In Yekkish Ashkenaz minhag are there any wedding customs distinct from general Ashkenaz wedding customs?

For example, I've read online that there is a minhag to use the chattan's tallis for the chuppah and that Yekke authorities did not object to getting married in shul (whereas Polish Ashkenazi authorities considered it chukos ha'goyim because Christians often married in churches). Are there sources for these or other customs?


4 Answers 4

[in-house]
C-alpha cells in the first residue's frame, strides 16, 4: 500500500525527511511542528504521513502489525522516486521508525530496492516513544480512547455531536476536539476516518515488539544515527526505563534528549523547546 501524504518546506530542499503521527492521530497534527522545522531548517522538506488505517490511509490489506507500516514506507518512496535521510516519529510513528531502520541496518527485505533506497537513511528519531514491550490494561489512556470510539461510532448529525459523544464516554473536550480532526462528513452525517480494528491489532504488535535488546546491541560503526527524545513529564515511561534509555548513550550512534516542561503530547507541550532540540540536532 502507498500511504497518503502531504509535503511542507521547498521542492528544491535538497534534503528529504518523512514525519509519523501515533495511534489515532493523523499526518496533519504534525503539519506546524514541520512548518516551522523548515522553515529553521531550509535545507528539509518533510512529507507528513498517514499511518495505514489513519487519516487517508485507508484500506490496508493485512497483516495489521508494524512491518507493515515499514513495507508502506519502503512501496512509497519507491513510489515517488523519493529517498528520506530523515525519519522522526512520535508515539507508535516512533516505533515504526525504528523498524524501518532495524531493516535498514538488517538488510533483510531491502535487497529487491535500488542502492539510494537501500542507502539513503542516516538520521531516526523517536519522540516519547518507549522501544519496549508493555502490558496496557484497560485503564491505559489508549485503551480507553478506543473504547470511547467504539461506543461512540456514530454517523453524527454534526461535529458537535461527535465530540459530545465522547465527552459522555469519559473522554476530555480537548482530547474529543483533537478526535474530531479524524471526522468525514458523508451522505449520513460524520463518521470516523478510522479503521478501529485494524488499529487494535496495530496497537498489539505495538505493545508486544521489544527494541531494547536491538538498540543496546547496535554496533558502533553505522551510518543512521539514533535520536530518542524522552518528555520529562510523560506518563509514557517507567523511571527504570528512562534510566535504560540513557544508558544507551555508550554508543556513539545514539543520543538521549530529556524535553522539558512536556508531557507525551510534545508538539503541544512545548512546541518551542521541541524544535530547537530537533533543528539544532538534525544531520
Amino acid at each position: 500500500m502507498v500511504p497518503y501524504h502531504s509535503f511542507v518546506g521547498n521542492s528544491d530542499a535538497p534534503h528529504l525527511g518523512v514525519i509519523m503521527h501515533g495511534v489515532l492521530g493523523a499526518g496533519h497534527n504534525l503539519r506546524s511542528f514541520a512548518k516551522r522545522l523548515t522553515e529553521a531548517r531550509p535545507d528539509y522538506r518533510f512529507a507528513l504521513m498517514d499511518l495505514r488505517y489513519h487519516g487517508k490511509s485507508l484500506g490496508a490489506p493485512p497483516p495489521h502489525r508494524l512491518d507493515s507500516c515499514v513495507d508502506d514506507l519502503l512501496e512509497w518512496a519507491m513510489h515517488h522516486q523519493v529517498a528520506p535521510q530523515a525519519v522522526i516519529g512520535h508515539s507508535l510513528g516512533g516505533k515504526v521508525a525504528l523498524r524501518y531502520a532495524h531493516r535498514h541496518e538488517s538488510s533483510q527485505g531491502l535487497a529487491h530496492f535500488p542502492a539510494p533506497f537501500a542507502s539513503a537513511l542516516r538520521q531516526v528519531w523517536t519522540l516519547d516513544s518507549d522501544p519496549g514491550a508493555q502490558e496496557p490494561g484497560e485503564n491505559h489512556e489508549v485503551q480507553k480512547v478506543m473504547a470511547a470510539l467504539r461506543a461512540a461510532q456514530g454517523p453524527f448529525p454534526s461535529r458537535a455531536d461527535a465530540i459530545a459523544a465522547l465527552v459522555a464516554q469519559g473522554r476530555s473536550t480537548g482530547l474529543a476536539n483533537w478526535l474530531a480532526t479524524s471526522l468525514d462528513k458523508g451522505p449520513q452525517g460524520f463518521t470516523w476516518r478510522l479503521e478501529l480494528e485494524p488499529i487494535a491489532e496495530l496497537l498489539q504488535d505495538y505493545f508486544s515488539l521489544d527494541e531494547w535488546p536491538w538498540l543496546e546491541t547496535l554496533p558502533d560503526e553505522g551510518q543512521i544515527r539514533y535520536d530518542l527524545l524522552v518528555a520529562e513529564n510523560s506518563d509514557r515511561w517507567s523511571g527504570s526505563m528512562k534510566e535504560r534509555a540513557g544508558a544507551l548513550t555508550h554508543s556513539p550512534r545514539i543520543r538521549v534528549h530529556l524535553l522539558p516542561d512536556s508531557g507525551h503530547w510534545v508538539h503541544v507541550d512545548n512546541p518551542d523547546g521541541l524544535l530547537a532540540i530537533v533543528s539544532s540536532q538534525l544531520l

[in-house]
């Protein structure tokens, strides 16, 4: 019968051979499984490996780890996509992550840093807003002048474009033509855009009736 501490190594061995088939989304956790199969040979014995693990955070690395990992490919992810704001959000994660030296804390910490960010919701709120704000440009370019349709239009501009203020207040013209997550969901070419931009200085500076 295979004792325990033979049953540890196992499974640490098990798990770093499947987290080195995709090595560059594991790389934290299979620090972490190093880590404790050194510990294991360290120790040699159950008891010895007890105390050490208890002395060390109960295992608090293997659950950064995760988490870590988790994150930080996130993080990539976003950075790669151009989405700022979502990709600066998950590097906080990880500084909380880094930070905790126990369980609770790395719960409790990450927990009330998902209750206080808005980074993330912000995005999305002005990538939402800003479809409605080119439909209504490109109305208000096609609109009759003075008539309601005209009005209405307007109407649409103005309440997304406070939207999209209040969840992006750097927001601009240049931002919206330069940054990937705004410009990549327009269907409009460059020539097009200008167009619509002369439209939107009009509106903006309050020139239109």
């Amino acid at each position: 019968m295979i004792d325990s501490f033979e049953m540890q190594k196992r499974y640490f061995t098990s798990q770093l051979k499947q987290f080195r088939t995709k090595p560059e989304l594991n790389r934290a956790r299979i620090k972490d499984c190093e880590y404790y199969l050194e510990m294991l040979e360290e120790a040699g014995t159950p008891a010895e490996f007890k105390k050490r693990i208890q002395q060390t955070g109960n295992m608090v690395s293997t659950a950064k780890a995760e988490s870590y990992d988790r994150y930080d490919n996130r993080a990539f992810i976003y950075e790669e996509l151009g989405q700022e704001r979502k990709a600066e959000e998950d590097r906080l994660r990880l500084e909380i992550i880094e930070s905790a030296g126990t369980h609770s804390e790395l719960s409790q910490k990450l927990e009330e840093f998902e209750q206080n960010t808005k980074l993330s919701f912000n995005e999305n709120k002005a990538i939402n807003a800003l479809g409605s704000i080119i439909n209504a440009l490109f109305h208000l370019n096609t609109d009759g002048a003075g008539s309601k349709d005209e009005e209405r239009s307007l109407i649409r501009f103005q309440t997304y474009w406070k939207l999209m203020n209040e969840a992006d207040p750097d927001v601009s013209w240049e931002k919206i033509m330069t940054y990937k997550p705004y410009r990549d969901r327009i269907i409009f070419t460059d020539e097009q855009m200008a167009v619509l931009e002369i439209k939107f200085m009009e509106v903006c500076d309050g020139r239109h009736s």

According to an ancient tradition attributed to Maseches Soferim and explicated in the works of the Ge’onim, Rishonim, and Acharonim, the wedding is divided into two chuppah (marriage canopy) ceremonies. The first chuppah is referred to as Chuppas Main and the second, in which kiddushin is performed and sheva berachos (seven nisuin blessings) recited, is called Chuppas Tallis. In earlier times the Chuppas Main was held before Shacharis and the Chuppas Tallis was held after Shacharis or after Minchah. According to the Rokei’ach, the reason for holding the wedding so early in the morning is because of the conceptual similarity to the giving of the Torah on Mount Sinai, which took place in the morning. Since the Chuppas Main was held very early in the morning, the assembly would bear torches and candles to light the way. It is also reminiscent of the lightning flashes that were seen on Mount Sinai. As it became more and more difficult to gather participants so early in the morning, the two chuppah ceremonies were held before and after Minchah or before and after Ma’ariv. Some performed the two chuppah ceremonies one immediately after the other with no intervening services. The Chuppas Main ceremony proceeds as follows: The assembly accompanies the groom to the entrance to the synagogue courtyard (in Mainz and its hamlets) or to the door of the wedding house (in Worms and its hamlets). If the rabbi is to officiate at the ceremony, he escorts the groom to the chuppah with the groom leading, the rabbi following, and the rest of the assembly behind or ahead of them. The assembly escorting the bride and groom to the chuppah carries lit torches at the Chuppas Main only, and not at the Chuppas Tallis. The children are usually given the task to bear the candles and torches simply because they enjoy such activities. Musicians play the ancient Chuppas Main melody (the same triumphant melody is used on Purim when reading the verse Vayislu es Haman in the Scroll of Esther). 109 When the groom arrives at the chuppah area, the officiating rabbi takes him by the hand (not the arm) to the Chuppas Main bench, where he waits for the bride. The groom sits down and his escorts flank him on both sides. The torch bearers, musicians, and the bride’s friends accompany the bride from her home to the chuppah area, accompanied by a separate retinue of women. The bride’s face remains covered with a cloth veil while walking to and from the chuppah. Two women or the two mothers walk beside her. Since the bride’s face is covered, her attendants support her by holding her arms. Since the groom’s face is not covered, his arms are not held. When the bride reaches the entrance to the synagogue courtyard, the rabbi takes the groom by the hand and leads him to his bride, accompanied by distinguished members of the community. The groom takes the bride’s hand and thereby effects the nisuin stage of the marriage (Kesuvos 48b), while the rabbi continues holding his other hand. All three walk in this fashion to the Mein bench, which is considered the official chuppah. During this procession the participants throw wheat kernels upon the couple and call out “Peru urvu!” If the participants are likely to take offense at the bride and groom holding hands, he may hold on to part of her bouquet instead. The bride and groom sit together for a short time on a bench or platform. The bride’s attendants escort her home and then young boys lead the groom to prayer services in synagogue. The rabbi and the rest of the assembly follow them. Chuppas Main is held only for a woman’s first marriage. (Source Madrich Ashkenaz 2009)